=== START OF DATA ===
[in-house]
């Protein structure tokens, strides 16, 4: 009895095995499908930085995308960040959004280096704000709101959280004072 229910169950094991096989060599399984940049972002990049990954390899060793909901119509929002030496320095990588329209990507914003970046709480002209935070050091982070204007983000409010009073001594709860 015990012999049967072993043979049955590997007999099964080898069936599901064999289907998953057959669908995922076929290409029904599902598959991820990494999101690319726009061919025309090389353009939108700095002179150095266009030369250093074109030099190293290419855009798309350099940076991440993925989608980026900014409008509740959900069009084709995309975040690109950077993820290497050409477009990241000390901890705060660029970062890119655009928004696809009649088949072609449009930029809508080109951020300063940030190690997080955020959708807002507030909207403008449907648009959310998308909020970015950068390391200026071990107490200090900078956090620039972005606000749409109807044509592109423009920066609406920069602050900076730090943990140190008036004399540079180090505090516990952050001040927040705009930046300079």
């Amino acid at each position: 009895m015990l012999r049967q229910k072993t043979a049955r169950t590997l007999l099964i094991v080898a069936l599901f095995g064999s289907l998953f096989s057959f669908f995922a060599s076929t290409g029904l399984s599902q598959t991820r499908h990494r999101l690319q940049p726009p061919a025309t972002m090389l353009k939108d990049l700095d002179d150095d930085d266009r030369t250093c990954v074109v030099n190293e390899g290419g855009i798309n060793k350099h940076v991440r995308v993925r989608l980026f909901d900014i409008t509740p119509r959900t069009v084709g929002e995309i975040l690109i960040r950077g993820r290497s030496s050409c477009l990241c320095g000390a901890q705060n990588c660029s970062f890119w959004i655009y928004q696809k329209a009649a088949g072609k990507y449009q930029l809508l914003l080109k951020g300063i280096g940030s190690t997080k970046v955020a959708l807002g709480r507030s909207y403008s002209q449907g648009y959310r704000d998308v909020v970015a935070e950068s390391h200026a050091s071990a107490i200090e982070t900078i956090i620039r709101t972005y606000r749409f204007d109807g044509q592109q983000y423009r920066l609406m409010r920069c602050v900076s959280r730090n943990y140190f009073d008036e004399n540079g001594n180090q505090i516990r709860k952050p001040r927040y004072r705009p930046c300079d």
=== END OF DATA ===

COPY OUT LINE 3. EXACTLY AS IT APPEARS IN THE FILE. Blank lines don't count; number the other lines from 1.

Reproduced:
């Amino acid at each position: 009895m015990l012999r049967q229910k072993t043979a049955r169950t590997l007999l099964i094991v080898a069936l599901f095995g064999s289907l998953f096989s057959f669908f995922a060599s076929t290409g029904l399984s599902q598959t991820r499908h990494r999101l690319q940049p726009p061919a025309t972002m090389l353009k939108d990049l700095d002179d150095d930085d266009r030369t250093c990954v074109v030099n190293e390899g290419g855009i798309n060793k350099h940076v991440r995308v993925r989608l980026f909901d900014i409008t509740p119509r959900t069009v084709g929002e995309i975040l690109i960040r950077g993820r290497s030496s050409c477009l990241c320095g000390a901890q705060n990588c660029s970062f890119w959004i655009y928004q696809k329209a009649a088949g072609k990507y449009q930029l809508l914003l080109k951020g300063i280096g940030s190690t997080k970046v955020a959708l807002g709480r507030s909207y403008s002209q449907g648009y959310r704000d998308v909020v970015a935070e950068s390391h200026a050091s071990a107490i200090e982070t900078i956090i620039r709101t972005y606000r749409f204007d109807g044509q592109q983000y423009r920066l609406m409010r920069c602050v900076s959280r730090n943990y140190f009073d008036e004399n540079g001594n180090q505090i516990r709860k952050p001040r927040y004072r705009p930046c300079d």